A nice companion piece to my (I hope polite) rant about the effect of quotas on the materials presented to California school children shows up in this Daniel Golden article about how school textbook publishers are desperate to meet their quota requirements. After describing the nice wheel and crutch props Houghton Mifflin Co keeps on site for able bodied kid models to use for photo shoots, Golden has this to say:
Houghton Mifflin’s little-known stratagem illustrates how a well-intentioned effort to make classroom textbooks more reflective of the country’s diversity has led publishers to overcompensate and at times replace one artificial vision of reality with another.
To facilitate state approval and school-district purchasing of their texts, publishers set numerical targets for showing minorities and the disabled. In recent years, the quest to meet these targets has ratcheted to a higher level as technological improvements enable publishers to customize books for individual states, and as photos and illustrations take up more textbook space.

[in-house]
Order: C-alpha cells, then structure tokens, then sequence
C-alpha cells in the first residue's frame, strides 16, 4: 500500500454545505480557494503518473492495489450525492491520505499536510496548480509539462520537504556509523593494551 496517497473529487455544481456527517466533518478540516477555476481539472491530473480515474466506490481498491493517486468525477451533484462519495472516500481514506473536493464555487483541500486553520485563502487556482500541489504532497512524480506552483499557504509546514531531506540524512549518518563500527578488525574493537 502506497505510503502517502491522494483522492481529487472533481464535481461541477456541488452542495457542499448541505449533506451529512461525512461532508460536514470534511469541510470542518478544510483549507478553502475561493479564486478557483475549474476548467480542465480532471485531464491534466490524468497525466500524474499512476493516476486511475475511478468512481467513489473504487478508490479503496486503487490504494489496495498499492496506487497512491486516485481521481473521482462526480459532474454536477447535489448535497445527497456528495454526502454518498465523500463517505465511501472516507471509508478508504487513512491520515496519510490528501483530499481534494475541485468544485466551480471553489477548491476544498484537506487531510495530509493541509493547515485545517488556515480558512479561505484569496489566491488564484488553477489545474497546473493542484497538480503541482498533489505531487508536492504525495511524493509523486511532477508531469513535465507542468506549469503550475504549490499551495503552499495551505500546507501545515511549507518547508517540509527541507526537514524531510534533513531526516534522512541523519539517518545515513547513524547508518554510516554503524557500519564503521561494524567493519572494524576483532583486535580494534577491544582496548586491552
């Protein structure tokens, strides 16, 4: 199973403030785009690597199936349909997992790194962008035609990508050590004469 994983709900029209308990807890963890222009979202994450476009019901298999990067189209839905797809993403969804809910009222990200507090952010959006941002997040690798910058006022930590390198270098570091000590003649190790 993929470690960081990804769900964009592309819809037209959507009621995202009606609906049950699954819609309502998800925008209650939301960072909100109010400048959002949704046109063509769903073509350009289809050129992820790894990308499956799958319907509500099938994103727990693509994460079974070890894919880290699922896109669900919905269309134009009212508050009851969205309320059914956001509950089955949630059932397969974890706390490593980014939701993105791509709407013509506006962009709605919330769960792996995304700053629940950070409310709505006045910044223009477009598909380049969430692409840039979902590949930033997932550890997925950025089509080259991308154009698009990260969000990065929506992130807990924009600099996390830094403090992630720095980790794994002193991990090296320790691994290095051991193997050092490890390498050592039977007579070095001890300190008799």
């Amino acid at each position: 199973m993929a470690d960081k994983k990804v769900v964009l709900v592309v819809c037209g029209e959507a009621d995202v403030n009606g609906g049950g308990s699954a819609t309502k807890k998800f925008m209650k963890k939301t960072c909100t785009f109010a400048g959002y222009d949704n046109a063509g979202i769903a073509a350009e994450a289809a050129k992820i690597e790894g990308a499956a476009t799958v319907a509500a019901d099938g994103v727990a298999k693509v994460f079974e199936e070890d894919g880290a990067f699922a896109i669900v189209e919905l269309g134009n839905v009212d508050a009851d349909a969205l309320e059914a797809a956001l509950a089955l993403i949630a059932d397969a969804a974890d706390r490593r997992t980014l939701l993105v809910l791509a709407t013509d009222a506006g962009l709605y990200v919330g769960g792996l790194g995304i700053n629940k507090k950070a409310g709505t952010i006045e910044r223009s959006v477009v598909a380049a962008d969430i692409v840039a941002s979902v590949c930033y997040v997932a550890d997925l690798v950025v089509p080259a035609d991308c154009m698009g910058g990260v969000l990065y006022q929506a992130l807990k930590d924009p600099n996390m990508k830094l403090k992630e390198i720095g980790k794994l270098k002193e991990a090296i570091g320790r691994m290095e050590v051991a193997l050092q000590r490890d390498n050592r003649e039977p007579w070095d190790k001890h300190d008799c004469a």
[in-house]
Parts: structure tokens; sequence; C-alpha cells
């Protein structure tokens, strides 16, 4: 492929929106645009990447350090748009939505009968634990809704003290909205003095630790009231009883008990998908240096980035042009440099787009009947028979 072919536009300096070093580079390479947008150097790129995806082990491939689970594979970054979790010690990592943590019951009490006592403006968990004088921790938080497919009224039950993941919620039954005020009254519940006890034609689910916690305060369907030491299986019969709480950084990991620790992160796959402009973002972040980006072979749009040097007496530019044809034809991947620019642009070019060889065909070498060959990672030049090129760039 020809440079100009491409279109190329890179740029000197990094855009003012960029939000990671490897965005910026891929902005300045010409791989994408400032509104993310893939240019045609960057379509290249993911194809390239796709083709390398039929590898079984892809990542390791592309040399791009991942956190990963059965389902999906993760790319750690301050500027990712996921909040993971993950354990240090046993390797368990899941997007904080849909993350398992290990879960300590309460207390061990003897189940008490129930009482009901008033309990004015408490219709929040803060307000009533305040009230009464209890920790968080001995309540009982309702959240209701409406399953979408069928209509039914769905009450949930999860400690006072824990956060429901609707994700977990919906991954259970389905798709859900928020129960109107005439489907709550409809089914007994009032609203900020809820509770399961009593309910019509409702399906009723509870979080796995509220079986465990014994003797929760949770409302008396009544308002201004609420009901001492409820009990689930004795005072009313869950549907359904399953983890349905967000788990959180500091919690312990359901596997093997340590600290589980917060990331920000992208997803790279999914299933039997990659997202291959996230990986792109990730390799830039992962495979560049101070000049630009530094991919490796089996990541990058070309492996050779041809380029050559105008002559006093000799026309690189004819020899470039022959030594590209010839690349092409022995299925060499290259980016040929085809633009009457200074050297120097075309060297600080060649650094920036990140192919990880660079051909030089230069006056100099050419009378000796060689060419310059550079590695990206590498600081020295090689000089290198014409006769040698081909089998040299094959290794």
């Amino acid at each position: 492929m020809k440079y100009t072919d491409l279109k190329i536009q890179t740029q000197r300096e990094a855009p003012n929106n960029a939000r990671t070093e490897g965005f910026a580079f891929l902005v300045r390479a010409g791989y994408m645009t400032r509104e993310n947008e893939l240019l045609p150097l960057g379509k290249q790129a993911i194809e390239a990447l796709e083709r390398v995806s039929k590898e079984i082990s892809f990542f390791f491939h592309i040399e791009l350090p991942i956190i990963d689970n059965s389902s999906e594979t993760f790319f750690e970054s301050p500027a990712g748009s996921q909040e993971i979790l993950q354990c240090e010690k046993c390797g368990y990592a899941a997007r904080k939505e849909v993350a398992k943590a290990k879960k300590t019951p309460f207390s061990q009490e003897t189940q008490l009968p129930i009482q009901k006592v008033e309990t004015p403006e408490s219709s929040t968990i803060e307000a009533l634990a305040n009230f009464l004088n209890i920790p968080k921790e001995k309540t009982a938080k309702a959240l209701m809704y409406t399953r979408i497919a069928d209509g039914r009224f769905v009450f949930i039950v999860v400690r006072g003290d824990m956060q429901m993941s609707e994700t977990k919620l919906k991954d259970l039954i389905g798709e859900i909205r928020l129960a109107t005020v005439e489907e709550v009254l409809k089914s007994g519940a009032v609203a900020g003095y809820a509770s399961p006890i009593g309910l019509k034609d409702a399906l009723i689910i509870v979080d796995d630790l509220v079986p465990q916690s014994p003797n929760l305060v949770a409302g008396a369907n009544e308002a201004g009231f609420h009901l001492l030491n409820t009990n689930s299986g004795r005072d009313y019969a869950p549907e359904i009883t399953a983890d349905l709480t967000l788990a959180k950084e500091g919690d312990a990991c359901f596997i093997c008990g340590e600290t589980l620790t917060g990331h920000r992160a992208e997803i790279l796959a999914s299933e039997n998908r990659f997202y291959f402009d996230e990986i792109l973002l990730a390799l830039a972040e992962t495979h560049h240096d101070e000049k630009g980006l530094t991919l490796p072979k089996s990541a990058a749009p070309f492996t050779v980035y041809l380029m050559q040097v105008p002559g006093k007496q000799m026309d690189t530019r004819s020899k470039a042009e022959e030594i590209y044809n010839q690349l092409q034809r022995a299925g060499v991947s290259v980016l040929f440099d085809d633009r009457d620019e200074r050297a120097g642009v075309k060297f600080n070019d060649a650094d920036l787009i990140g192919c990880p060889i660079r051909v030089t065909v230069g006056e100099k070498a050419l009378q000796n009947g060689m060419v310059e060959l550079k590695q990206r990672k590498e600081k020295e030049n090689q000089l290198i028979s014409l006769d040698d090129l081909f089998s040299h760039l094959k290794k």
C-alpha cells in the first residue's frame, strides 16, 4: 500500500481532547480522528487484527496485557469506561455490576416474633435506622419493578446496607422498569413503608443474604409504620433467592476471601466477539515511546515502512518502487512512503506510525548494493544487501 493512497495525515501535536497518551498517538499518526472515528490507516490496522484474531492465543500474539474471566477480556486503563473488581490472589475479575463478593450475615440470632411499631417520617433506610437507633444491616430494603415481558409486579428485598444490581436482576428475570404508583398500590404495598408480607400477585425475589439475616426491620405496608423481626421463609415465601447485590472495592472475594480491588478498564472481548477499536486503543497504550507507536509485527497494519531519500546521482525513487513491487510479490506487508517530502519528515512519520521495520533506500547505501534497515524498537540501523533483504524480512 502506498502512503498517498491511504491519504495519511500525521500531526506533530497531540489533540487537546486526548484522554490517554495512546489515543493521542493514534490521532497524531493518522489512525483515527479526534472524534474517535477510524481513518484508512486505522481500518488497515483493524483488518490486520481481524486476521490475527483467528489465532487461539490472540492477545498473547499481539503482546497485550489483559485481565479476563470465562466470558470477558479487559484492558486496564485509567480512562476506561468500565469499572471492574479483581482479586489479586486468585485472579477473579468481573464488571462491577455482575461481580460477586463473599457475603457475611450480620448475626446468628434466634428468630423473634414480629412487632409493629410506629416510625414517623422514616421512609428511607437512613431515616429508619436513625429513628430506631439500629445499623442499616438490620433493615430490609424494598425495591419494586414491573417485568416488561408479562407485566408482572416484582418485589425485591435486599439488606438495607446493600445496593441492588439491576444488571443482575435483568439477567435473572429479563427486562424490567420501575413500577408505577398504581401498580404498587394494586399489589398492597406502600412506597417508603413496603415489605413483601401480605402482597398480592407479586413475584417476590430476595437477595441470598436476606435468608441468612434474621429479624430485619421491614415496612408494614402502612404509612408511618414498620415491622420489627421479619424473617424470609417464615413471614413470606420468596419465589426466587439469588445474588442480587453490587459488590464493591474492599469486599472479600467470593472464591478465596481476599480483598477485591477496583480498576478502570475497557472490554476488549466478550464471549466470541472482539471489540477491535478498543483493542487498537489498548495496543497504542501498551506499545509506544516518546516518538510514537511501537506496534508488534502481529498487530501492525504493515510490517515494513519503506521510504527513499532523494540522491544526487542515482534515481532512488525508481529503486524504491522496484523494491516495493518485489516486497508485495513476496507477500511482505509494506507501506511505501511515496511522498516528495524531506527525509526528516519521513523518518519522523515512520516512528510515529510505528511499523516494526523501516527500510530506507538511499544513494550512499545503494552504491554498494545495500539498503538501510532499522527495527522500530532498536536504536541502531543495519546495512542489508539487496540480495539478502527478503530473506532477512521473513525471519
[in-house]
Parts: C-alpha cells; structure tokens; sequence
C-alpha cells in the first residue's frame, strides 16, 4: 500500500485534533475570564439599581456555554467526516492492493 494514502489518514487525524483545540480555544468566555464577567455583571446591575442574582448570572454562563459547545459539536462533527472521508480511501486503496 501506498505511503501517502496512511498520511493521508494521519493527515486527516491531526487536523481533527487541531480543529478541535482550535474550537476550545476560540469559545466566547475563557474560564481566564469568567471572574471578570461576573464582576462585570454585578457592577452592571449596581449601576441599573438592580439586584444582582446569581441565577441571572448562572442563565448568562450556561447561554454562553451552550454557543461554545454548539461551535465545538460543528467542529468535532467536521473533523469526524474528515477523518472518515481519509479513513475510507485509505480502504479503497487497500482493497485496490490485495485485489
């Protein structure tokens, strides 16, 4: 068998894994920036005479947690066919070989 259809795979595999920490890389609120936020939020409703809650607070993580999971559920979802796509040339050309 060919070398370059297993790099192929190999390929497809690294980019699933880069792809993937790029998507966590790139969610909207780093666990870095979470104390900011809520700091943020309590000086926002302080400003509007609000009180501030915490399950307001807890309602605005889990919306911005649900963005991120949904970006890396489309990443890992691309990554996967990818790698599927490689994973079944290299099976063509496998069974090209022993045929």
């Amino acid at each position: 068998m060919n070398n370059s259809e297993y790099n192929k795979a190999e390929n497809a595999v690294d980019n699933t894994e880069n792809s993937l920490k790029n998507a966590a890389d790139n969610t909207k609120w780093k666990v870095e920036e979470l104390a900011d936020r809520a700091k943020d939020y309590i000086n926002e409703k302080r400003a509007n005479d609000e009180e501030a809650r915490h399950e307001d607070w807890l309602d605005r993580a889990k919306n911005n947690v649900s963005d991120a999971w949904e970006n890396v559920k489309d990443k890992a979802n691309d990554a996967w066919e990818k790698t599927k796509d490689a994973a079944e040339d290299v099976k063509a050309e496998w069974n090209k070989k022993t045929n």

Although publishers describe these numbers as guidelines, many people familiar with educational publishing say they are strict quotas that must be adhered to. Moreover, in filling these quotas, publishers screen out a wide range of images they deem stereotypical, from Asian math students to barefoot African children.
Some educators complain that, at best, the efforts reflect political correctness gone awry — and, at worst, that publishers are putting politics, and sales, ahead of student learning.
“There’s more textbook space devoted to photos, illustrations and graphics than there’s ever been, but frequently they have nothing to do with the lesson,” says Diane Ravitch, a New York University professor and author of “The Language Police,” a 2003 study of textbook censorship. “They’re just there for political reasons, to show diversity and meet a quota of the right number of women, minorities and the disabled.”
Hat tip: Independent Women’s Forum